The  organ he set up was sixteen feet high and had a clock on top of it with a “holly bushe full of blacke birds and thrushis, which … did synge and shake their wynges. ” When Dallam demonstrated this to the Sultan, His Majesty asked an attendant “yf it would ever do the lyke againe.” The attendant answered that “it would doo the lyke again at the next houre.” “I will see to that,” said the Grand Seigneur and sat down to wait. As the birds had been adjusted to sing only every fourth hour, Dallam, feeling dreadfully ill, had just sixt minutes to make intricate changes in the clockwork. He manged to get the birds in line and tune and caught the next boat back to England.


( see link at end) …Four years later the Sultan, Murad III, died, and with the accession of Muhammad III it became necessary for the company to renew the capitulations, which meant letters of congratulation and hand- some presents from the Queen of England. The

mer, with
Burghley’s assistance, were forthcoming, but the latter had to be supphed by the company. This fact was naturally kept a dead secret, and the gifts were offered as from Ehzabeth, and nobody was any the wiser. ^ There was, however, a long delay, and they were not dispatched until 1599. By this time Barton had died, and it was his secretary, Henry Lello, who actually presented the gifts.

Chief among them was the elaborate organ that had been especially built by Thomas Dallam. Owing to its highly technical and com-
plicated construction Dallam was sent out with it in order to erect it on arrival and make sure it was in perfect working order. From this man, then, we have the first account by an outsider, meagre and not very intelligent though it may be, of the Seraglio. Read More:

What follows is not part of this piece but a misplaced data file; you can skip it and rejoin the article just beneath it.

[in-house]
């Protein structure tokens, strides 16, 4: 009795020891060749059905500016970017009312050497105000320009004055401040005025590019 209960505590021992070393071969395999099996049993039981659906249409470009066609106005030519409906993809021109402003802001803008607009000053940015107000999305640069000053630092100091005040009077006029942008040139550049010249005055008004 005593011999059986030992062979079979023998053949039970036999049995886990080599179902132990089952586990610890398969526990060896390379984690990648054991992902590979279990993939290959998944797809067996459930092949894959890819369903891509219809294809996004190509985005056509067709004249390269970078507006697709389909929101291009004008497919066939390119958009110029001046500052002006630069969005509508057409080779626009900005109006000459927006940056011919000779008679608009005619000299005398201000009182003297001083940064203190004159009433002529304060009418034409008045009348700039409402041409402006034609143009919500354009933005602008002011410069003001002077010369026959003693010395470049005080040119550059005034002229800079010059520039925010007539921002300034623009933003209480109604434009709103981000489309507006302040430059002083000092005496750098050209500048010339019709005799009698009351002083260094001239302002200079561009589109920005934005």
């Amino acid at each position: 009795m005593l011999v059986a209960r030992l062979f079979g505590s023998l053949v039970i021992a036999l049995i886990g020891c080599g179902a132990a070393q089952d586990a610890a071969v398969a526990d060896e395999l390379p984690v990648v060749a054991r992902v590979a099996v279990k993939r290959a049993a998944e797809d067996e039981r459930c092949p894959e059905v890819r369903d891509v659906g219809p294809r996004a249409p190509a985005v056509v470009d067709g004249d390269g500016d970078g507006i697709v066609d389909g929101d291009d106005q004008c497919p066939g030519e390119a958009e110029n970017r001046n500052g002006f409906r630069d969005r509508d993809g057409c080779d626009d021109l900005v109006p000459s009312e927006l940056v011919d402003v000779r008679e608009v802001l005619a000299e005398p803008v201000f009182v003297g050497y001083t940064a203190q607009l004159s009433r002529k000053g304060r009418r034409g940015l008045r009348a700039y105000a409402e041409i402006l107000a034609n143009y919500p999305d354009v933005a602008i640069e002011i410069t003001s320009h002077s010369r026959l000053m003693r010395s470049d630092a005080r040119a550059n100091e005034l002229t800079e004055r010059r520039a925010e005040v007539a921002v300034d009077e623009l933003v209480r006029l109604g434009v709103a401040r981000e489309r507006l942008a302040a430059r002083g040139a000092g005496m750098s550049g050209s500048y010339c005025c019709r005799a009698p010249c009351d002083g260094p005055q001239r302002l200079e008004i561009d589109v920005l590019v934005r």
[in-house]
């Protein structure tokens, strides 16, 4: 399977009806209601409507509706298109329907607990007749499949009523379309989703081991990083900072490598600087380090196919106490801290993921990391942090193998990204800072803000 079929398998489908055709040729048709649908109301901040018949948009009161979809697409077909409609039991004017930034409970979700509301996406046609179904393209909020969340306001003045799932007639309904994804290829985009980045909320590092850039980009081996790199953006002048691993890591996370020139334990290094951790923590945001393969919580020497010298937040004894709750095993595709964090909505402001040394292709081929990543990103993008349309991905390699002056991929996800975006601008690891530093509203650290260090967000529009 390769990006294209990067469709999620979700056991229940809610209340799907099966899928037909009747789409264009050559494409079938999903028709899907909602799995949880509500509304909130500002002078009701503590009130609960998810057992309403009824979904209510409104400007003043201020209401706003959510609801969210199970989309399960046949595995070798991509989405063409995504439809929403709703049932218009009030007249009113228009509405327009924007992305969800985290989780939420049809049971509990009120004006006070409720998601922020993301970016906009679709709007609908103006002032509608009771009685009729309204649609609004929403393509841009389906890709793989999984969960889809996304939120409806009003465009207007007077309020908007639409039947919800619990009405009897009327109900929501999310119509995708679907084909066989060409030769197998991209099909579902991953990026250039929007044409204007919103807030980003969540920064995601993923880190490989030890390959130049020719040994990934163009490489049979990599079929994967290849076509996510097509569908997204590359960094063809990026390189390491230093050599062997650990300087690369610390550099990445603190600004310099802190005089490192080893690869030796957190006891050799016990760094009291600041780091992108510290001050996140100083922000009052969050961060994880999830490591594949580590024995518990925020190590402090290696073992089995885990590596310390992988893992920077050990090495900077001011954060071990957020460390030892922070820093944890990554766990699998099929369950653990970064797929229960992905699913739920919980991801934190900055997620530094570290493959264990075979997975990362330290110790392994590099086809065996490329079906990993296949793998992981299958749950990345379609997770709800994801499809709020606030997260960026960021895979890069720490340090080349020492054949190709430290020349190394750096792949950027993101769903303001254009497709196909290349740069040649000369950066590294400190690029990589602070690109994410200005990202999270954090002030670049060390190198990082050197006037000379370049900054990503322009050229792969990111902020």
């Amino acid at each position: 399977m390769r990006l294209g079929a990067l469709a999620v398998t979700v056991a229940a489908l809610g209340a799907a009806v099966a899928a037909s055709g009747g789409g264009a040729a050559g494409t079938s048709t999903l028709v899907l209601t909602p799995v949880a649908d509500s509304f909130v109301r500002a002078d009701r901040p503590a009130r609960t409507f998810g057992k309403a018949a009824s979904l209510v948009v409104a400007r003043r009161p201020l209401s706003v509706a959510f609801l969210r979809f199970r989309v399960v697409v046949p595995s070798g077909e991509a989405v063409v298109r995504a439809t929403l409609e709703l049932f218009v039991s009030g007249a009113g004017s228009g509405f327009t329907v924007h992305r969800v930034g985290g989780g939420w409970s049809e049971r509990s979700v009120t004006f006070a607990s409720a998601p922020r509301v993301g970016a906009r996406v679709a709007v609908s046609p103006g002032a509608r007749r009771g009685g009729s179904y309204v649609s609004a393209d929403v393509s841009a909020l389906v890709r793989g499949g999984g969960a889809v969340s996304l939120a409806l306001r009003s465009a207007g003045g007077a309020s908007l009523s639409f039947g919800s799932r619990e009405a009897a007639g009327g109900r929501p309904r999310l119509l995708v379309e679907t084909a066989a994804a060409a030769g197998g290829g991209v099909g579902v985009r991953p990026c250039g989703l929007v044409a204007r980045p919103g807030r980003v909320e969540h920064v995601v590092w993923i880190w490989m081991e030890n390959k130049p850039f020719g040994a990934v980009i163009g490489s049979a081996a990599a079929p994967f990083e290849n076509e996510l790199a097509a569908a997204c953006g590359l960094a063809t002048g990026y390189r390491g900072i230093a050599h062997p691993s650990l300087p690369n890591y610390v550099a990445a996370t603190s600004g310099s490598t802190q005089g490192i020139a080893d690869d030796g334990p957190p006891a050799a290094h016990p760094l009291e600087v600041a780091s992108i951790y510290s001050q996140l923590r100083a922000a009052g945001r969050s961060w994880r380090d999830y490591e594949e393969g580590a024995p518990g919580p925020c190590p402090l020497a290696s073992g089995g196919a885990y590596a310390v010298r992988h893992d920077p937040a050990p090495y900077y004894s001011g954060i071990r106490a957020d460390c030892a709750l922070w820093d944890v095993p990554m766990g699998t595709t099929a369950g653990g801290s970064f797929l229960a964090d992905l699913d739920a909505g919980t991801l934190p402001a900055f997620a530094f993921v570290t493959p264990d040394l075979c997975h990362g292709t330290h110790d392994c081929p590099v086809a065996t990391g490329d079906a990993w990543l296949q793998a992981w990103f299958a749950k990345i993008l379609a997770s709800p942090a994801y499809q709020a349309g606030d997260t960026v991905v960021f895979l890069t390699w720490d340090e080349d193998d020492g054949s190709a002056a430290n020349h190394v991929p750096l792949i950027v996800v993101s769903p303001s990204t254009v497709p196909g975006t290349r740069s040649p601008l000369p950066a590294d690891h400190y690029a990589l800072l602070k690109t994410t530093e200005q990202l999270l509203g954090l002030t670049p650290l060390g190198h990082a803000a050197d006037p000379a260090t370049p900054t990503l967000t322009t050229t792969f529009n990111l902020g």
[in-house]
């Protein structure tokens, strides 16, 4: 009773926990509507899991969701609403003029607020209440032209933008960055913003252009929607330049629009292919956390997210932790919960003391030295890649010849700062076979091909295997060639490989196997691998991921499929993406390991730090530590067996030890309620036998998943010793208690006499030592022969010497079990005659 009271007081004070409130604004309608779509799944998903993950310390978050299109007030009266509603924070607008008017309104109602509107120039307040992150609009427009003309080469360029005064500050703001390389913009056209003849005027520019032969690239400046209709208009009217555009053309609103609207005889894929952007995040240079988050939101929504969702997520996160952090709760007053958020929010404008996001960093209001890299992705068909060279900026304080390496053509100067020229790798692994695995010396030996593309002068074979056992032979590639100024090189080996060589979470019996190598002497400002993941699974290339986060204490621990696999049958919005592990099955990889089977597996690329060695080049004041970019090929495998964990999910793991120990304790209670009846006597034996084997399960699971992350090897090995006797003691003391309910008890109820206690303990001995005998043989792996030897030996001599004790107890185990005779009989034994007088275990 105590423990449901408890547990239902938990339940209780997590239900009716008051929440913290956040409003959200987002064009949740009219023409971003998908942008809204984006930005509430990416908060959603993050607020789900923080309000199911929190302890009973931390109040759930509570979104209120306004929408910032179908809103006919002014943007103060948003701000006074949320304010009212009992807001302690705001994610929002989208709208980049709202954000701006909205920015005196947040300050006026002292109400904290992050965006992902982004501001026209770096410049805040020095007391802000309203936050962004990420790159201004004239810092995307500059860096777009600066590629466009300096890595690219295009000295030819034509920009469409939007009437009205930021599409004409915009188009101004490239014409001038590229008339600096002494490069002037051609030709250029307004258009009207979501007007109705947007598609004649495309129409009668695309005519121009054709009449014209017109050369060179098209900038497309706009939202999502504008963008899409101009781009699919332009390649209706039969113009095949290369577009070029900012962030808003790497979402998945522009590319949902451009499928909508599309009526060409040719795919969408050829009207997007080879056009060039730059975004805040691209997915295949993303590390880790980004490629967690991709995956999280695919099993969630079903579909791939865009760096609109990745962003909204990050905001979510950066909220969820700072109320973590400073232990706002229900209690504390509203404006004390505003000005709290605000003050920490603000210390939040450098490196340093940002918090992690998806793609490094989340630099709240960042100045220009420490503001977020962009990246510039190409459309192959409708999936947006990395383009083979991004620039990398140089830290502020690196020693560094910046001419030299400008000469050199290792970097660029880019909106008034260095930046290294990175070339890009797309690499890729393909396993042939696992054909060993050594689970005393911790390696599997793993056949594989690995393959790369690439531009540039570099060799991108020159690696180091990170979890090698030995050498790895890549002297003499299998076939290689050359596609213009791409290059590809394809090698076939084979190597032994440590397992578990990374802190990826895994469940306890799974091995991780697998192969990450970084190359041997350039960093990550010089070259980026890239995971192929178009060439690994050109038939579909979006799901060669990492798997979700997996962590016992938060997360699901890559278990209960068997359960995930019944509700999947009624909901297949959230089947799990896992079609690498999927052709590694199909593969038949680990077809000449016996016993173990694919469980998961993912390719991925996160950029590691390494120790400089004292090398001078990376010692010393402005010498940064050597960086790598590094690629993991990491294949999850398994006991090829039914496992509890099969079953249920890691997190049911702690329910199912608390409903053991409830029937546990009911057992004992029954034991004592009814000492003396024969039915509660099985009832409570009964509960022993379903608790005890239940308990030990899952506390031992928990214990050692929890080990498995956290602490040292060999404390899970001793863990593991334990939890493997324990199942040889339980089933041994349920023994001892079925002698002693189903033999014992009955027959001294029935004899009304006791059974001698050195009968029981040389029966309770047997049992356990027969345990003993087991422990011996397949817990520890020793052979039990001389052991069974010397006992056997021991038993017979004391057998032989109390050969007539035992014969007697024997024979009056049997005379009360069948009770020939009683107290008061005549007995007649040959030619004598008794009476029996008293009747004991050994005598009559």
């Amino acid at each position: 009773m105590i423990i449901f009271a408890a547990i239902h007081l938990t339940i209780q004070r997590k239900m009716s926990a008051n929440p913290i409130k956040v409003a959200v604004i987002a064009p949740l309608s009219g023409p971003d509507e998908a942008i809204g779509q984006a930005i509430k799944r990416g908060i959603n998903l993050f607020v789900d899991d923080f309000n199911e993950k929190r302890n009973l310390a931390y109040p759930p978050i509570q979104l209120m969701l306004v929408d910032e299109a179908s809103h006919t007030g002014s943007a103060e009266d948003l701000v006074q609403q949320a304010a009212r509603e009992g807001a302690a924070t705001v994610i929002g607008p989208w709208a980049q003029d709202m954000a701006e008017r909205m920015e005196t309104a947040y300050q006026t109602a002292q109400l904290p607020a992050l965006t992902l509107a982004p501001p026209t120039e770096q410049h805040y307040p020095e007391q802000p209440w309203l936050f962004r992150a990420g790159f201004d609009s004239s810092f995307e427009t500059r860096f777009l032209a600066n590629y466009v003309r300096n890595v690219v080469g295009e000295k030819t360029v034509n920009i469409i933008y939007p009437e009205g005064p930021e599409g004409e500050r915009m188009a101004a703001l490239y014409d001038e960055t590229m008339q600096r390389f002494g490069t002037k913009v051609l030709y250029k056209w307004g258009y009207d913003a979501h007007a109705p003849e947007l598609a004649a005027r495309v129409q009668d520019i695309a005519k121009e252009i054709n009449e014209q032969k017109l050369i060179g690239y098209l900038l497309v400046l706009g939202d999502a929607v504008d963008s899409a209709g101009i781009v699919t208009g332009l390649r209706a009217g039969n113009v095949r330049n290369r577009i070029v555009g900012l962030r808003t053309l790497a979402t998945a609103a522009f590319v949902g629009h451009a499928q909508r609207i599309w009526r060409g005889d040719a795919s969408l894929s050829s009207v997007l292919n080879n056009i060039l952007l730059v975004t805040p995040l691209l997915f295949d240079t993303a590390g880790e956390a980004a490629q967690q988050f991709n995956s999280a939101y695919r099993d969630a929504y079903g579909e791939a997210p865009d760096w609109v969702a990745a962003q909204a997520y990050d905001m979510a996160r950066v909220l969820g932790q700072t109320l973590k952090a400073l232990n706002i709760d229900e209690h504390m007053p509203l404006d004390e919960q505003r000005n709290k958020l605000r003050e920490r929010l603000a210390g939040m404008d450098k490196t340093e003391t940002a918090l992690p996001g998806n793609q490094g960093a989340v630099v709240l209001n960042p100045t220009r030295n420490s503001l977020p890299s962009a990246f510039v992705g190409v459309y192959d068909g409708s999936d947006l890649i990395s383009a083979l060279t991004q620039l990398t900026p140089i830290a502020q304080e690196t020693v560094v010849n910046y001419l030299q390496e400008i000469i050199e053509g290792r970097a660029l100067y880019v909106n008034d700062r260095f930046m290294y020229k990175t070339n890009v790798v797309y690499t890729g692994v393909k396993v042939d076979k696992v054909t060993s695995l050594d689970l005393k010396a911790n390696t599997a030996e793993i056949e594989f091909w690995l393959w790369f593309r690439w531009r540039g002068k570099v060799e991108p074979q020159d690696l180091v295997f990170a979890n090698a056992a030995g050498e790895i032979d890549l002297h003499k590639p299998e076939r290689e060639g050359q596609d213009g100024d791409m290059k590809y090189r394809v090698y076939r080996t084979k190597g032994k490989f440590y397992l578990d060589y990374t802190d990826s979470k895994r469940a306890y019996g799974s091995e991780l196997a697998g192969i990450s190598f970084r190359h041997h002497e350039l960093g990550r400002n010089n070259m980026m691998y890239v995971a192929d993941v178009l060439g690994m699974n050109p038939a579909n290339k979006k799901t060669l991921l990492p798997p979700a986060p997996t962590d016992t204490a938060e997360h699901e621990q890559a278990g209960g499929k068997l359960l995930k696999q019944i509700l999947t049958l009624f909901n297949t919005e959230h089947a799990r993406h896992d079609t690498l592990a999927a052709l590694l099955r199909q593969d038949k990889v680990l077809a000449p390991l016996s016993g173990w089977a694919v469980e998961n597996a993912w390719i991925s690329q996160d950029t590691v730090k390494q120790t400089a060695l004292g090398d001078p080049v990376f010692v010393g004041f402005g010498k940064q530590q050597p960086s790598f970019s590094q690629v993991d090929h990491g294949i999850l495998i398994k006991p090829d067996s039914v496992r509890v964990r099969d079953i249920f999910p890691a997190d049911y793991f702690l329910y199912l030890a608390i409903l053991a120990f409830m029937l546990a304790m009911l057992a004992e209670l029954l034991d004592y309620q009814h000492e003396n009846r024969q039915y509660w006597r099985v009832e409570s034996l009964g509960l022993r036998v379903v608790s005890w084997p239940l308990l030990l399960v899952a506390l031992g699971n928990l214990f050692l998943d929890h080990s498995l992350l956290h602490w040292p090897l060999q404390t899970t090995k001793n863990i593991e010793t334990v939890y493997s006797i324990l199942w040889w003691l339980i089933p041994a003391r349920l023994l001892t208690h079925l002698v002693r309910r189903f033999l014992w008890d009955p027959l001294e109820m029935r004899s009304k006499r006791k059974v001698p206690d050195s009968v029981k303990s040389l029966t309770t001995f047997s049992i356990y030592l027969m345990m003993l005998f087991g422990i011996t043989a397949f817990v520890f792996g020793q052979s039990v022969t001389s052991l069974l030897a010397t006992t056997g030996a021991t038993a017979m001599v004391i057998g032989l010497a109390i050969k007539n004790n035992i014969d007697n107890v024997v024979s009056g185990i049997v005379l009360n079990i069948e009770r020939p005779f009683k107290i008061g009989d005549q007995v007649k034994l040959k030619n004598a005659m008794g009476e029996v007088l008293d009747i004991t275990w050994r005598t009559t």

At last it was time to play the organ and a spokeman for the sultan approached Dallam and told him to play. “I refused to because the Grand Signor sat so near that I would embarrass him by having to turn my back to his presence and touch his knee with my britches…”

He then sat in a very rich chair of estate; upon his thumb I noticed a ring with a diamond half an inch square. He stood up whereby… he might see my hands. He then gave me a thrust forward in such a way I thought he might be drawing his scimitar… So I stood and played the organ until the next chime of the clock. I bowed my head as low as I could and went from him in this crawling position…

At that point, despite the British Ambassador’s concern, the sultan gave an order and Dallam received a gift. “It consisted of forty and five pieces of gold… I was indeed joyful over my success.” Read More:


Related Posts

This entry was posted in Art History/Antiquity/Anthropology, Feature Article, Ideas/Opinion and tagged , , , , , , , , , . Bookmark the permalink.

Leave a Reply

Your email address will not be published. Required fields are marked *

You may use these HTML tags and attributes: <a href="" title=""> <abbr title=""> <acronym title=""> <b> <blockquote cite=""> <cite> <code> <del datetime=""> <em> <i> <q cite=""> <strike> <strong>